I’ve had this film resting in its Netflix envelope for several months now. I’m happy to report that the film Pride (2014) is a very fun watch. The story begins in 1984 with a group of lesbian and gay activists in London. This fabulous band of professional protesters come to the financial and moral support of striking coal miners in Southern Wales, struggling under the iron political grip of Britain’s Iron Lady.
It can be easy to get wrapped up in the LGBT movements of one’s own culture. I remember learning about the gay movement in the UK for the first time while studying abroad in London in 2008. I remember learning how “sodomy” used to be criminalized and men were punished for homosexual acts, yet little was said about the sex lives of lesbian women (oh wait, I forgot, women aren’t supposed to have sex lives apart from men, silly me!). Across the Atlantic as here in the U.S., the Gay Pride party screeched almost to a halt in the latter 80s thanks to the horrific AIDS crisis and its political, social, and epidemiological ramifications. I also learned about the harsh treatment of miners and unions in general under the severely conservative government of Margaret Thatcher.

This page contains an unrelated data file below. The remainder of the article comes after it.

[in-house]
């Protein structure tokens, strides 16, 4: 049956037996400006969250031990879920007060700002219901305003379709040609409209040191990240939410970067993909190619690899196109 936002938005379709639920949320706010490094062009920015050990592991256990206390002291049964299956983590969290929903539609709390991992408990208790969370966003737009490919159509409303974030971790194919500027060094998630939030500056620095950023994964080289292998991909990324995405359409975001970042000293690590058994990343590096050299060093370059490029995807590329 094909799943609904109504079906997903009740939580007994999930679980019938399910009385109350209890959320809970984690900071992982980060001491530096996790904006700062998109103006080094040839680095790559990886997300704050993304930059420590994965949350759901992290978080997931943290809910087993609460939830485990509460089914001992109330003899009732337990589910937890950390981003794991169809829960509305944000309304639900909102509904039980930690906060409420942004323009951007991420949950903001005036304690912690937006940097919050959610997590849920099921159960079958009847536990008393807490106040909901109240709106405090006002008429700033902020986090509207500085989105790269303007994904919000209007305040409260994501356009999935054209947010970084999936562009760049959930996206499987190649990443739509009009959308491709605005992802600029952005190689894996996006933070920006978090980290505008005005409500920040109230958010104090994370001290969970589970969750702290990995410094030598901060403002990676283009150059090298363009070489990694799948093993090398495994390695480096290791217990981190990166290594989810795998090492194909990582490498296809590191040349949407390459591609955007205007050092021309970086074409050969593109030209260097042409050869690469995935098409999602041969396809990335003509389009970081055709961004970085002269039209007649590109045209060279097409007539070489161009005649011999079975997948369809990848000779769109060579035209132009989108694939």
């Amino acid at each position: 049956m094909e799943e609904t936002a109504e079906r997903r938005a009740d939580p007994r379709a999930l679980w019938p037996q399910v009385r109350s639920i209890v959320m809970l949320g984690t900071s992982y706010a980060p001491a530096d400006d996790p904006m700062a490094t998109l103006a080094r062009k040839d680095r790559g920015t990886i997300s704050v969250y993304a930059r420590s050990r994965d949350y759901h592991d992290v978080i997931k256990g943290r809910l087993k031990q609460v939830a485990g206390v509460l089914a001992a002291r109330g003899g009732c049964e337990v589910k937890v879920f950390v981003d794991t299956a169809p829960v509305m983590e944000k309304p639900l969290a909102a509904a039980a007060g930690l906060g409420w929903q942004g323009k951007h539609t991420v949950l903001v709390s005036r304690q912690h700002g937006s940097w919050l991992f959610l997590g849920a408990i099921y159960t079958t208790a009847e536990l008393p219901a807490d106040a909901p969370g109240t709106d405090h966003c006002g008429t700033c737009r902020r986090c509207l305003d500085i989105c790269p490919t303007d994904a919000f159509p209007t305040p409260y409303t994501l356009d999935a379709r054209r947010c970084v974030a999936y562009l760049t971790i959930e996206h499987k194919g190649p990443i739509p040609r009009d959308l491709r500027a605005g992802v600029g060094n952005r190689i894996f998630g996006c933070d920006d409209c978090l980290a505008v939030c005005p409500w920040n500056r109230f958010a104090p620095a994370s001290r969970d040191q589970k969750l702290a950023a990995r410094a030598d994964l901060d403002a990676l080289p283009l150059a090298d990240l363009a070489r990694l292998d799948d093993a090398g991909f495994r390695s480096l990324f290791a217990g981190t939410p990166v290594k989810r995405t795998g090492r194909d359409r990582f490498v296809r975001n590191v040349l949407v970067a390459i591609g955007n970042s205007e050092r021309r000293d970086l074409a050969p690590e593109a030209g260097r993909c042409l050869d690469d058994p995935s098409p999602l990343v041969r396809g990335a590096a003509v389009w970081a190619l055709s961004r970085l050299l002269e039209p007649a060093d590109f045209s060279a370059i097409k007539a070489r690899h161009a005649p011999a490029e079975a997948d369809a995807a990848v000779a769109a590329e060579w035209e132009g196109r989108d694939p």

These academic memories bounced around in my head as I watched this very sweet film. Though occasionally casting too rosy a sheen on the state of affairs in 80s Britain (every one grooves to awesome music, every gay person is beautiful and friendly, (almost) everyone in the village of Onllwyn gets over their homophobia, etc.), the film manages to not oversimplify the plight and pride of either oppressed group, remaining grounded in the true story. Bonus: Though these LBGT film stories always cast lesbians as sidekicks or mascots to the movement, I appreciated the tongue-in-cheek-edness of this film in which the lesbians complain loudly of their occasional second-class treatment.